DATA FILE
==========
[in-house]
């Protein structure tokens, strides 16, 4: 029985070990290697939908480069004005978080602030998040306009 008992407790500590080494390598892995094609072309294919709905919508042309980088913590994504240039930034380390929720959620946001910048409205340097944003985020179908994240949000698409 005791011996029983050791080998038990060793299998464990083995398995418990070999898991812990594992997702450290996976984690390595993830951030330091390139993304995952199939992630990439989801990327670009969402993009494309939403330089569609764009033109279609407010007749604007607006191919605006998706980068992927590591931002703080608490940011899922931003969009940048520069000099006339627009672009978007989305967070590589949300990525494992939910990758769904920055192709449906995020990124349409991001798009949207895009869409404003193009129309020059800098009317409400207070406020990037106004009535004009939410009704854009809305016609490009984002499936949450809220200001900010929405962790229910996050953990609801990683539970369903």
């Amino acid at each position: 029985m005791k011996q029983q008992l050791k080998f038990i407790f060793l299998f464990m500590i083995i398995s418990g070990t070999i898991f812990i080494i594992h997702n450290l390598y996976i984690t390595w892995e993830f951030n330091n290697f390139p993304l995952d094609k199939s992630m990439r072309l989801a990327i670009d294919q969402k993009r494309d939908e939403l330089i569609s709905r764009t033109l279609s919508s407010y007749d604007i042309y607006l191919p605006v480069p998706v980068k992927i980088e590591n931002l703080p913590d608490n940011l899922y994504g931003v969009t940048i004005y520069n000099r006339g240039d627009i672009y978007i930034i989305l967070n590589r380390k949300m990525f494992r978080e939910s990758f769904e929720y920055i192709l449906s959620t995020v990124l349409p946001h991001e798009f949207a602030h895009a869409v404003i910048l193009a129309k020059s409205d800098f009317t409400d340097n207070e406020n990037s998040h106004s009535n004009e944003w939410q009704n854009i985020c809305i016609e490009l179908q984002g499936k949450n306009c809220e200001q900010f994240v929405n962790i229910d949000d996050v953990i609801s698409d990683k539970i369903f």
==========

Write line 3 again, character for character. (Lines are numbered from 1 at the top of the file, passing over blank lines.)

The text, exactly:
């Amino acid at each position: 029985m005791k011996q029983q008992l050791k080998f038990i407790f060793l299998f464990m500590i083995i398995s418990g070990t070999i898991f812990i080494i594992h997702n450290l390598y996976i984690t390595w892995e993830f951030n330091n290697f390139p993304l995952d094609k199939s992630m990439r072309l989801a990327i670009d294919q969402k993009r494309d939908e939403l330089i569609s709905r764009t033109l279609s919508s407010y007749d604007i042309y607006l191919p605006v480069p998706v980068k992927i980088e590591n931002l703080p913590d608490n940011l899922y994504g931003v969009t940048i004005y520069n000099r006339g240039d627009i672009y978007i930034i989305l967070n590589r380390k949300m990525f494992r978080e939910s990758f769904e929720y920055i192709l449906s959620t995020v990124l349409p946001h991001e798009f949207a602030h895009a869409v404003i910048l193009a129309k020059s409205d800098f009317t409400d340097n207070e406020n990037s998040h106004s009535n004009e944003w939410q009704n854009i985020c809305i016609e490009l179908q984002g499936k949450n306009c809220e200001q900010f994240v929405n962790i229910d949000d996050v953990i609801s698409d990683k539970i369903f």